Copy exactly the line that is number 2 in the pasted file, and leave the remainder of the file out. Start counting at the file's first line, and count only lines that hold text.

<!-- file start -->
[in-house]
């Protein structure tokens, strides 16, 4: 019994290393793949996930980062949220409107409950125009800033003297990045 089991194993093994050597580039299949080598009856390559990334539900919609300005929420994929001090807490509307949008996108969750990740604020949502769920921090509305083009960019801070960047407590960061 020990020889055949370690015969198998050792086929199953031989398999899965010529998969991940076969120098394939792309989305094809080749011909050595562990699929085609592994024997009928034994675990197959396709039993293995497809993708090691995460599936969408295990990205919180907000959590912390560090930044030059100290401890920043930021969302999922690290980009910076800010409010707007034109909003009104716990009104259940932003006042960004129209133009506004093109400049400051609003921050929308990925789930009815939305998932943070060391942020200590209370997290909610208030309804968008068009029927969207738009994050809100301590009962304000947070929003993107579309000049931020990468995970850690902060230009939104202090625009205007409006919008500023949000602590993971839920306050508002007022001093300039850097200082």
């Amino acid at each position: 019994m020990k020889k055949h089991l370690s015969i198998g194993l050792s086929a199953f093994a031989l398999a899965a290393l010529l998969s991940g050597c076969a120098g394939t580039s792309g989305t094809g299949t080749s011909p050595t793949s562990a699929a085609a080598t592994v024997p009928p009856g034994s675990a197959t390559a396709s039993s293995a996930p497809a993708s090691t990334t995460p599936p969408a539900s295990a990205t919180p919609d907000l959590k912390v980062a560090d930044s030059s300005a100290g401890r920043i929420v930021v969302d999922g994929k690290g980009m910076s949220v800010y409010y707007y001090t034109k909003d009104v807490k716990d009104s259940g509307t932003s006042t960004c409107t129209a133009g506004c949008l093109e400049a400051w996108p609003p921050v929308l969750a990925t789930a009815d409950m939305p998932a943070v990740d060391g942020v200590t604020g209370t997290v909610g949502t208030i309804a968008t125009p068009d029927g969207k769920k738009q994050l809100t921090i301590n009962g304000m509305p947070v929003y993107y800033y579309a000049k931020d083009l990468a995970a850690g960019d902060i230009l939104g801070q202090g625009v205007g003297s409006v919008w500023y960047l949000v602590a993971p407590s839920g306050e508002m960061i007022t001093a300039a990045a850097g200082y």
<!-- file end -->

């Protein structure tokens, strides 16, 4: 019994290393793949996930980062949220409107409950125009800033003297990045 089991194993093994050597580039299949080598009856390559990334539900919609300005929420994929001090807490509307949008996108969750990740604020949502769920921090509305083009960019801070960047407590960061 020990020889055949370690015969198998050792086929199953031989398999899965010529998969991940076969120098394939792309989305094809080749011909050595562990699929085609592994024997009928034994675990197959396709039993293995497809993708090691995460599936969408295990990205919180907000959590912390560090930044030059100290401890920043930021969302999922690290980009910076800010409010707007034109909003009104716990009104259940932003006042960004129209133009506004093109400049400051609003921050929308990925789930009815939305998932943070060391942020200590209370997290909610208030309804968008068009029927969207738009994050809100301590009962304000947070929003993107579309000049931020990468995970850690902060230009939104202090625009205007409006919008500023949000602590993971839920306050508002007022001093300039850097200082």